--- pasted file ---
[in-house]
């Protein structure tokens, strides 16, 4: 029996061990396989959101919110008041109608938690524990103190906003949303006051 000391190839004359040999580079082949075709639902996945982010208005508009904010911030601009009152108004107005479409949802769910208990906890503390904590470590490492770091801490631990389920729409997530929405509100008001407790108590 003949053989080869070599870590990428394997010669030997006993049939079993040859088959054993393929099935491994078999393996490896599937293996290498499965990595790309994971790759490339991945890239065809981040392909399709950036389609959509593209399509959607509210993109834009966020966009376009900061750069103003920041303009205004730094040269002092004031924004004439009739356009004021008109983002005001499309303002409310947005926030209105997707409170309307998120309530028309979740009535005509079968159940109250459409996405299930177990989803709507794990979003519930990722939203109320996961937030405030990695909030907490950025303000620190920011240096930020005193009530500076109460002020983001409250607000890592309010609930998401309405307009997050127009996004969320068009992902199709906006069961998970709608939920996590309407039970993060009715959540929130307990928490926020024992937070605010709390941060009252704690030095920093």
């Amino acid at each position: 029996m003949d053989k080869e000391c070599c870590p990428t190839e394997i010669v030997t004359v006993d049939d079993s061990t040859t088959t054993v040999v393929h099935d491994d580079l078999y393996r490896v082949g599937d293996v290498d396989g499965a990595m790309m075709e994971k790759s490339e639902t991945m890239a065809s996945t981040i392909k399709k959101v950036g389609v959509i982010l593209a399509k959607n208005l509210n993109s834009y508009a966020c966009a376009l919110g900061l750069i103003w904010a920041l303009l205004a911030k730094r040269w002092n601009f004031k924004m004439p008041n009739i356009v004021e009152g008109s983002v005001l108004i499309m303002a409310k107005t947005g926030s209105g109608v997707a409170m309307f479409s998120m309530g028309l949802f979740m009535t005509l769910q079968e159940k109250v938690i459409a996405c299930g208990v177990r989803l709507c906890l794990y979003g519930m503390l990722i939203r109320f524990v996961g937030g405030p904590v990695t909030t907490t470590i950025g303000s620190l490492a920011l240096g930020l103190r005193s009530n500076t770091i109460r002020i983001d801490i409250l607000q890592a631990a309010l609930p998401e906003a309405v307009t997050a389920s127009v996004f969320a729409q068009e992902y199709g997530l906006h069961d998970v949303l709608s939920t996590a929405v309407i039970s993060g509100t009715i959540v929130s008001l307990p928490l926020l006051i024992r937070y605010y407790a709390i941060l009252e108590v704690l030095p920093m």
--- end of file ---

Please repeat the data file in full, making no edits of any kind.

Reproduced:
[in-house]
């Protein structure tokens, strides 16, 4: 029996061990396989959101919110008041109608938690524990103190906003949303006051 000391190839004359040999580079082949075709639902996945982010208005508009904010911030601009009152108004107005479409949802769910208990906890503390904590470590490492770091801490631990389920729409997530929405509100008001407790108590 003949053989080869070599870590990428394997010669030997006993049939079993040859088959054993393929099935491994078999393996490896599937293996290498499965990595790309994971790759490339991945890239065809981040392909399709950036389609959509593209399509959607509210993109834009966020966009376009900061750069103003920041303009205004730094040269002092004031924004004439009739356009004021008109983002005001499309303002409310947005926030209105997707409170309307998120309530028309979740009535005509079968159940109250459409996405299930177990989803709507794990979003519930990722939203109320996961937030405030990695909030907490950025303000620190920011240096930020005193009530500076109460002020983001409250607000890592309010609930998401309405307009997050127009996004969320068009992902199709906006069961998970709608939920996590309407039970993060009715959540929130307990928490926020024992937070605010709390941060009252704690030095920093």
């Amino acid at each position: 029996m003949d053989k080869e000391c070599c870590p990428t190839e394997i010669v030997t004359v006993d049939d079993s061990t040859t088959t054993v040999v393929h099935d491994d580079l078999y393996r490896v082949g599937d293996v290498d396989g499965a990595m790309m075709e994971k790759s490339e639902t991945m890239a065809s996945t981040i392909k399709k959101v950036g389609v959509i982010l593209a399509k959607n208005l509210n993109s834009y508009a966020c966009a376009l919110g900061l750069i103003w904010a920041l303009l205004a911030k730094r040269w002092n601009f004031k924004m004439p008041n009739i356009v004021e009152g008109s983002v005001l108004i499309m303002a409310k107005t947005g926030s209105g109608v997707a409170m309307f479409s998120m309530g028309l949802f979740m009535t005509l769910q079968e159940k109250v938690i459409a996405c299930g208990v177990r989803l709507c906890l794990y979003g519930m503390l990722i939203r109320f524990v996961g937030g405030p904590v990695t909030t907490t470590i950025g303000s620190l490492a920011l240096g930020l103190r005193s009530n500076t770091i109460r002020i983001d801490i409250l607000q890592a631990a309010l609930p998401e906003a309405v307009t997050a389920s127009v996004f969320a729409q068009e992902y199709g997530l906006h069961d998970v949303l709608s939920t996590a929405v309407i039970s993060g509100t009715i959540v929130s008001l307990p928490l926020l006051i024992r937070y605010y407790a709390i941060l009252e108590v704690l030095p920093m």